When it comes to being employable, you’ll hear a couple of terms bandied about a lot. If you want an effective CV, you’ll need to know how they work!
Hard skills are job-specific and qualify you to do a particular role or work in a certain industry. That might include being familiar with certain software and processes or having a certificate or experience of similar roles.
Soft skills are far more flexible. You can pick them up through academic or personal life, and they’re relevant across lots of jobs. These transferable skills are more about behaviours and personal qualities than qualifications: punctuality and people skills, for instance.
Going on about your patience, perseverance or Duke of Edinburgh award isn’t just a CV space filler – a 2018 survey by LinkedIn reveals soft skills are more important to some employers than hard skills. Here’s why they’re a winner:
For all those reasons, regularly reviewing and bulking up on soft skills can make a difference throughout your career. Let’s dig into it a bit more.
According to LinkedIn, four skills are in demand right now:
As with anything else that makes onto your CV, the most crucial skills are the ones relevant to the role you’re applying for. Other popular attributes include:
There are tons more you’ll see listed in job ads or implied in the application pack. Go through both with a fine-toothed comb to spot them! There are even predictions on the skills that will make you successful in the future.
Soft skills come from lived experience. They’re things you learn for yourself by doing them – and you can pick them up almost anywhere.
Essays and presentations cover persuasion, research and analysis right off the bat. Depending on your course and how it was delivered, you may also have collaboration and communication skills, not to mention attendance and deadline-meeting super powers.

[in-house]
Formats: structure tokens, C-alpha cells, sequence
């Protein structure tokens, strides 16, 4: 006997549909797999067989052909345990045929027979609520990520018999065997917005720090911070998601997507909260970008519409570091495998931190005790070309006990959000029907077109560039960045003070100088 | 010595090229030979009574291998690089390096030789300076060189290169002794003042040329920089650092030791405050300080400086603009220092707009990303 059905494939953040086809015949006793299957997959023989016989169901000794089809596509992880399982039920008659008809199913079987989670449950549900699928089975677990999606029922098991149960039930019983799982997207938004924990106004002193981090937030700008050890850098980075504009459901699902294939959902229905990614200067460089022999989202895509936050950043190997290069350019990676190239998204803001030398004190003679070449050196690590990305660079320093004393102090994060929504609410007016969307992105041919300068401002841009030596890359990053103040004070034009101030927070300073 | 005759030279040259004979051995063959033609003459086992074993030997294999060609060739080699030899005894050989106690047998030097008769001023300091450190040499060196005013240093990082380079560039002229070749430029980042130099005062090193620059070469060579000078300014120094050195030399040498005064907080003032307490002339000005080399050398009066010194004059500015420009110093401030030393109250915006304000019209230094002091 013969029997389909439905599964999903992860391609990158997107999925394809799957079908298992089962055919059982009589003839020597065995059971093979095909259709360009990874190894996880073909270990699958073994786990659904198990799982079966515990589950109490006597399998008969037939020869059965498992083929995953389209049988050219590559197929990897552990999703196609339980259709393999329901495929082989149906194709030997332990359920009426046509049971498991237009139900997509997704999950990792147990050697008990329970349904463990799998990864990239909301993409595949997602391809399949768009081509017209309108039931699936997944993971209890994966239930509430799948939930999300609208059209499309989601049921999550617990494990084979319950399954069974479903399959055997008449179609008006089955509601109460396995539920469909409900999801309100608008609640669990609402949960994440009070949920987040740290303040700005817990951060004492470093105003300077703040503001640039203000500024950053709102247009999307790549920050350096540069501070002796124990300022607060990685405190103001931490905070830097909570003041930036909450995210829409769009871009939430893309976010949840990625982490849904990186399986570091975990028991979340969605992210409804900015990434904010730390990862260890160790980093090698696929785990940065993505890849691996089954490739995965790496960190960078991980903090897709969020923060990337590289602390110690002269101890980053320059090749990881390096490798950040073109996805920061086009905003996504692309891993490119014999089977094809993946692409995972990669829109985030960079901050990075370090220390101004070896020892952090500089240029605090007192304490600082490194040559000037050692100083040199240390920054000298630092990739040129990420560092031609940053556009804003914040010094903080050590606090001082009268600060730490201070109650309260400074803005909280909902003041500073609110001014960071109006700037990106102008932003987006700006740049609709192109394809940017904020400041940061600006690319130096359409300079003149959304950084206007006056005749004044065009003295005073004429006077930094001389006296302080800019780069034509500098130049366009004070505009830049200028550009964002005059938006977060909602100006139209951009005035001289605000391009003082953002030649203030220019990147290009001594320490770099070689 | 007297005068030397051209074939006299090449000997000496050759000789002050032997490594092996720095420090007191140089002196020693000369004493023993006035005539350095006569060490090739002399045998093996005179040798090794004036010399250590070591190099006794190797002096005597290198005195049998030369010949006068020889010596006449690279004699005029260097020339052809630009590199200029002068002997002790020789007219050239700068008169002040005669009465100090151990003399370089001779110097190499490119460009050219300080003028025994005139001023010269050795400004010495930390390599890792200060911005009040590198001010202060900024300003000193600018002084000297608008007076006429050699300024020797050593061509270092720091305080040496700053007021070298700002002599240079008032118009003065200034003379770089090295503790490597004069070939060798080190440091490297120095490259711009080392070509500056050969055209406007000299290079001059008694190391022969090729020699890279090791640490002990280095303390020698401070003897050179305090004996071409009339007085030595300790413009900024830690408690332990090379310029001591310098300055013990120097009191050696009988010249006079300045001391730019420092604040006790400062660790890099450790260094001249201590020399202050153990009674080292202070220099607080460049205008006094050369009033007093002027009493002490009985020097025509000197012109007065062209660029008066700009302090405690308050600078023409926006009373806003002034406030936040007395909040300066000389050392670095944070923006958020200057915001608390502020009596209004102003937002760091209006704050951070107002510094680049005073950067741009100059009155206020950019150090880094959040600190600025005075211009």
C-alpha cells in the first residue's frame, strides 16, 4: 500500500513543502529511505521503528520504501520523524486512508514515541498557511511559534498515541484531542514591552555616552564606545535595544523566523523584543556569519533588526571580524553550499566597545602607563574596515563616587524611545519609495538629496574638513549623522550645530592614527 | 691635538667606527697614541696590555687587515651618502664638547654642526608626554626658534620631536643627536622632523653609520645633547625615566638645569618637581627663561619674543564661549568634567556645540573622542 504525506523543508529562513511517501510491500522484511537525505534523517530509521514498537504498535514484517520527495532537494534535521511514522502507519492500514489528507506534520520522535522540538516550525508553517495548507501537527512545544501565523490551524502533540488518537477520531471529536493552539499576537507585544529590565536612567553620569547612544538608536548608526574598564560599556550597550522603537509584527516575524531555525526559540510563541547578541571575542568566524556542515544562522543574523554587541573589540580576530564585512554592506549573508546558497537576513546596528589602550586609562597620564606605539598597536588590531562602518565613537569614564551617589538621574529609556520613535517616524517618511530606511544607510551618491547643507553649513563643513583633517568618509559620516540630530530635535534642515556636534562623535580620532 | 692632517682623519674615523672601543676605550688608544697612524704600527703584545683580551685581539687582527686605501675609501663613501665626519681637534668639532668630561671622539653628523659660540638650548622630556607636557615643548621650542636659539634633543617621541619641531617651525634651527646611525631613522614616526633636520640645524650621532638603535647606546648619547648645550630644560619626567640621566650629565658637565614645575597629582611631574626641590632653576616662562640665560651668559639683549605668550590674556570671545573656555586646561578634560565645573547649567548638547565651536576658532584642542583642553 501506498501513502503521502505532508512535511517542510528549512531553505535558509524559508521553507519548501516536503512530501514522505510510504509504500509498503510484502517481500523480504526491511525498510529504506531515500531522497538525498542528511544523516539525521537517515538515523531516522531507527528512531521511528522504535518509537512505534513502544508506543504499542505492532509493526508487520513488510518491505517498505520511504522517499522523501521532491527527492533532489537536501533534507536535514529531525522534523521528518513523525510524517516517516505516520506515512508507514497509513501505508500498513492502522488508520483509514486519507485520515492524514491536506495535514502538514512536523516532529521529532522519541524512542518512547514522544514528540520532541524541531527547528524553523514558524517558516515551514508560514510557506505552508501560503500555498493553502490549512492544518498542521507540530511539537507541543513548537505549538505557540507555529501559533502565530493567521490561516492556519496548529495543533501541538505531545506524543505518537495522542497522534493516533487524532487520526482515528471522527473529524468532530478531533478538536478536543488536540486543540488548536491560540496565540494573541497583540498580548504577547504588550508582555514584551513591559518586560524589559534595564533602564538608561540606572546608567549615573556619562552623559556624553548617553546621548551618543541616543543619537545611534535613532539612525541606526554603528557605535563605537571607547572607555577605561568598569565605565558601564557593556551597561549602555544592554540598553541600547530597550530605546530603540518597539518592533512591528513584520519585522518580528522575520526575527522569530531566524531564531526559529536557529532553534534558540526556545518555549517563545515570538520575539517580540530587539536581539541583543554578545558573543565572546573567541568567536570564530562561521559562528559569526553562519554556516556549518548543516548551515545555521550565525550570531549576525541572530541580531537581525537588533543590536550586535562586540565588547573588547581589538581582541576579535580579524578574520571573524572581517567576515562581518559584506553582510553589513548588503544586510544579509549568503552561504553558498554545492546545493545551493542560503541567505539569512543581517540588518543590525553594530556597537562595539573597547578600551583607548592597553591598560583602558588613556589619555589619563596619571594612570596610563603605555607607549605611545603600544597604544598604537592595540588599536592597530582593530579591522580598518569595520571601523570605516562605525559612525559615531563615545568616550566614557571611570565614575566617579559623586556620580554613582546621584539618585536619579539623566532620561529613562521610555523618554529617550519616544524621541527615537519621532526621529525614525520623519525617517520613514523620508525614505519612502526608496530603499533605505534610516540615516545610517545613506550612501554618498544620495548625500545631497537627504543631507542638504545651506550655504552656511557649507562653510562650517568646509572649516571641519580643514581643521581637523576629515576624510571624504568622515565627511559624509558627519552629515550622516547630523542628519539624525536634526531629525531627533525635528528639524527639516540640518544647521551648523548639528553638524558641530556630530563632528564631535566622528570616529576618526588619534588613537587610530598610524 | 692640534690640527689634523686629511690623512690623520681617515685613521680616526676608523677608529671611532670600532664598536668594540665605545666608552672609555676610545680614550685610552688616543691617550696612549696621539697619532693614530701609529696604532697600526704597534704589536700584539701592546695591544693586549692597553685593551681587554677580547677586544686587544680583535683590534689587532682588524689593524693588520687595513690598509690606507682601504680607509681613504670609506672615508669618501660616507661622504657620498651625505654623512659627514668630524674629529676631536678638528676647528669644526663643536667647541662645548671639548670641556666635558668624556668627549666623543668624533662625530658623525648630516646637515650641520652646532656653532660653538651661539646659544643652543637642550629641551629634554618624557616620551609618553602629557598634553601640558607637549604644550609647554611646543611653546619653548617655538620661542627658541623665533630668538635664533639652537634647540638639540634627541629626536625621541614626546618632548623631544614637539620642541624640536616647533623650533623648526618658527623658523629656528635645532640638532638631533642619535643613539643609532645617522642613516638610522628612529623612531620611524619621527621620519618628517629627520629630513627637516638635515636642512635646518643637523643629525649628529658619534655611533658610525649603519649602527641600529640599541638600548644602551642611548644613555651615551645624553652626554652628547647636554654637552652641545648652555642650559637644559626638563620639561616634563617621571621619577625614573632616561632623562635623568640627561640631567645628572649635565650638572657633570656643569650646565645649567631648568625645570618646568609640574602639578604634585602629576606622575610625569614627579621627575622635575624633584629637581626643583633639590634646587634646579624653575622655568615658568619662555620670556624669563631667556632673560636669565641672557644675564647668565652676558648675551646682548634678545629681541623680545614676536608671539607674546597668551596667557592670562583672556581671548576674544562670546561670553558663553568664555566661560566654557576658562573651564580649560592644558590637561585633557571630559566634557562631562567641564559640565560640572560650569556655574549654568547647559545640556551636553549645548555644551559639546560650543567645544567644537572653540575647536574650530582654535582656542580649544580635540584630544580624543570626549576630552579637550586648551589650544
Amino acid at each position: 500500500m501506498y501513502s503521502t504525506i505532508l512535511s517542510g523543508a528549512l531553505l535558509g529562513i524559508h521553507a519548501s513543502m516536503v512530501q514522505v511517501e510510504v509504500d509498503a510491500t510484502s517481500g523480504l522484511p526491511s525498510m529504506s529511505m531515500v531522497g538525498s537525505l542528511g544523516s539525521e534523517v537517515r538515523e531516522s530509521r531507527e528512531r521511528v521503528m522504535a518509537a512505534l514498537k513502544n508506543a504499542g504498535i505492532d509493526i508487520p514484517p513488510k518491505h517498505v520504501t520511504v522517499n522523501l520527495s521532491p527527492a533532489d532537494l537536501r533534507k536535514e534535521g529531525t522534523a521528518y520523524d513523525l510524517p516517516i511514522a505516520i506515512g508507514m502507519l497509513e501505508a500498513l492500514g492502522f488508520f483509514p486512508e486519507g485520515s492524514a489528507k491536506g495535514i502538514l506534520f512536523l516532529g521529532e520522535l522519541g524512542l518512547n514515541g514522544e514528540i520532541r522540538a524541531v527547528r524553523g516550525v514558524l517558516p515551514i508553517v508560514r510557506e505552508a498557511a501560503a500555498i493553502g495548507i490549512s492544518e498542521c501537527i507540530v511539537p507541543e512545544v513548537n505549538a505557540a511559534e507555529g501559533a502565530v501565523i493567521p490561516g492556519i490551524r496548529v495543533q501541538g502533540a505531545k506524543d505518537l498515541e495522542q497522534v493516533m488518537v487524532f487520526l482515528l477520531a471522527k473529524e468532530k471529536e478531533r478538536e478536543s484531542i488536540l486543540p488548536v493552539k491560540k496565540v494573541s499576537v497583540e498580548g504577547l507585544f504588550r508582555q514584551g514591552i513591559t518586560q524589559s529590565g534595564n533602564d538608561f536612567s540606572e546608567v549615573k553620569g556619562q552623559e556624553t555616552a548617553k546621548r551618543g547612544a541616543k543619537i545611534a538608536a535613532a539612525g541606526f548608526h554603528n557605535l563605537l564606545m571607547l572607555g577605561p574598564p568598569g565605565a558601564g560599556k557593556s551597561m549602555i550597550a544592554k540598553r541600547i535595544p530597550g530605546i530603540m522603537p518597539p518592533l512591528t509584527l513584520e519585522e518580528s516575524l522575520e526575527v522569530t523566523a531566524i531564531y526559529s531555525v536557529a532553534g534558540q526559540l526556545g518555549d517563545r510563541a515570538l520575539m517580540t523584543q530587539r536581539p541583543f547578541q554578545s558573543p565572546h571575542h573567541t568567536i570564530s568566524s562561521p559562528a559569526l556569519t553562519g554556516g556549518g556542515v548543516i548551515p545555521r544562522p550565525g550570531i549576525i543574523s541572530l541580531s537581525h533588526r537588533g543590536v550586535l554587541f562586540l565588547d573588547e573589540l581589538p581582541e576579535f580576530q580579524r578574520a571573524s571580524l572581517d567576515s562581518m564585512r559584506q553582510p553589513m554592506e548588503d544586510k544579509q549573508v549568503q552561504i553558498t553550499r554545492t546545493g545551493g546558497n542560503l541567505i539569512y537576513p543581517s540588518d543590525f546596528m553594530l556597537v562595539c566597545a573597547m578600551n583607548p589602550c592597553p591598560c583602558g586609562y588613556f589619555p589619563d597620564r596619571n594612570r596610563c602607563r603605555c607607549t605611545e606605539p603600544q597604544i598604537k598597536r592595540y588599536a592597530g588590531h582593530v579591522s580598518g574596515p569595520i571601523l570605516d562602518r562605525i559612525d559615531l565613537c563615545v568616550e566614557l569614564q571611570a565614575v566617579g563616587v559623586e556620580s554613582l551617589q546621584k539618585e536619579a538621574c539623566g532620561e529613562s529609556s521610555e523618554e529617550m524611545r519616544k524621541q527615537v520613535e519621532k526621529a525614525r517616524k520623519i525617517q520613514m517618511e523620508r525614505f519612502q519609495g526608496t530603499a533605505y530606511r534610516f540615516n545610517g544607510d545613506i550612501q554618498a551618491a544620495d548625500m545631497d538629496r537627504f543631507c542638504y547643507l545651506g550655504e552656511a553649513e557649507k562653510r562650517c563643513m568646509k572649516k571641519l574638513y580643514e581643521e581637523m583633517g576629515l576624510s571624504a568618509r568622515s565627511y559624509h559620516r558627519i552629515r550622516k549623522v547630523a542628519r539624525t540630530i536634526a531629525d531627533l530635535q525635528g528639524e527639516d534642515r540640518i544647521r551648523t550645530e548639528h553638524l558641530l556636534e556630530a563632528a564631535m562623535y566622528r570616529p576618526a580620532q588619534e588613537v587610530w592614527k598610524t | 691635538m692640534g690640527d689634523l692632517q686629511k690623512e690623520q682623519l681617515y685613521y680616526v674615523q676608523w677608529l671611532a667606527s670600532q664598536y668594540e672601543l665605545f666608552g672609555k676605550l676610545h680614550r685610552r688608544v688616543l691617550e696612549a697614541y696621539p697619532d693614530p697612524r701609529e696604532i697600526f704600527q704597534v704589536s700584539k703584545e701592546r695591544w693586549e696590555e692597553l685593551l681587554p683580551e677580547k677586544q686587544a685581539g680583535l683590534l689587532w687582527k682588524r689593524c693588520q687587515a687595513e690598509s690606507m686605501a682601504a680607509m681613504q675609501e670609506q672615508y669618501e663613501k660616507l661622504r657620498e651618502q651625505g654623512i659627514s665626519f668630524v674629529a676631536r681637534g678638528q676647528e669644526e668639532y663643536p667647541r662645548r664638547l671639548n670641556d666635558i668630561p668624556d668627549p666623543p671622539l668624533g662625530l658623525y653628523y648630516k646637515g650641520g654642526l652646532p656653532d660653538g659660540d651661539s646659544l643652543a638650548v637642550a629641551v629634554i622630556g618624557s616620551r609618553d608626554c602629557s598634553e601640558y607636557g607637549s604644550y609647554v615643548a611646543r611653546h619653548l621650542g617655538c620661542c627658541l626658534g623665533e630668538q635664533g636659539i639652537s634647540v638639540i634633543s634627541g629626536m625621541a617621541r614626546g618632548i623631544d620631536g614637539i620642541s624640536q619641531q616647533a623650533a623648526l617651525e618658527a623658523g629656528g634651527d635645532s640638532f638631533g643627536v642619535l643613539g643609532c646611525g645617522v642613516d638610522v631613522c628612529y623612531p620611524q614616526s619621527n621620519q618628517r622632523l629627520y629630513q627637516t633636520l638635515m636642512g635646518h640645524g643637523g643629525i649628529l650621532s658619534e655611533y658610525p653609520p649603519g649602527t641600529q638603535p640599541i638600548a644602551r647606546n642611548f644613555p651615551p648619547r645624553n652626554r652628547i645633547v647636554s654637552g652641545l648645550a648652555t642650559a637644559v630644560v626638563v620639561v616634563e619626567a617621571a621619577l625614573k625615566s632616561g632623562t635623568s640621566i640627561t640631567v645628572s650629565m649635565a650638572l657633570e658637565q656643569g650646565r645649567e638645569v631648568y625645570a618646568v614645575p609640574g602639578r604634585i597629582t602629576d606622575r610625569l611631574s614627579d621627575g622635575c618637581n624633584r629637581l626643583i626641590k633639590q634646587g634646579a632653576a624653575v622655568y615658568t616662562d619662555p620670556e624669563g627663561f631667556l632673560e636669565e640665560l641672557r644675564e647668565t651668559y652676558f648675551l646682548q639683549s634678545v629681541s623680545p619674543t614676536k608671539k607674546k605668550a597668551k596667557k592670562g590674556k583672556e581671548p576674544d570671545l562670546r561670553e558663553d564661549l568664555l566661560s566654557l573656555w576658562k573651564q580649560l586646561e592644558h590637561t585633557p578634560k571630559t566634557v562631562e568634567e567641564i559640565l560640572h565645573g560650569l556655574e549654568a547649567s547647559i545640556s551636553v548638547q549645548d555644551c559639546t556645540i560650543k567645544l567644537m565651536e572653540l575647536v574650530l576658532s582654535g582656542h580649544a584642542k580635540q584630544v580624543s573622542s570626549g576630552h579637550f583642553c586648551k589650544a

Showing up regularly on time for activities shows commitment, time management and (for group events) team work. Solo player? You might have evidence of initiative, being able to work alone, or problem solving instead.
Learned to juggle conflicting priorities, keep others on schedule, keep the peace, overcome adversity or achieved goals? Bingpot.
Job-boosting soft skills can’t help you if you sit on them! Unlike qualifications and certificates, you have to demonstrate how you’ve used soft skills.
Once you’ve identified which you have, think of a specific time you used each one, and what the outcome was. Turn it into an anecdote that you can drop into your CV or bring up at interview.
Soft skills aren’t just face-savers when you’re light on work experience – they’re hugely valuable to employers in their own right. Course providers have cottoned on to this, so there are places and modules to develop new or existing skills, but remember that the most valuable qualities ultimately come from experience and practice.
Once you’ve identified the skills you have, find ways to build stronger evidence for them, or to grab fresh skills. Even throwing yourself into a personal challenge this year could arm you with attributes to crow about, so don’t just think it: do it!
Ruth Bushi, an editor at Save the Student – the UK's largest student money advice site.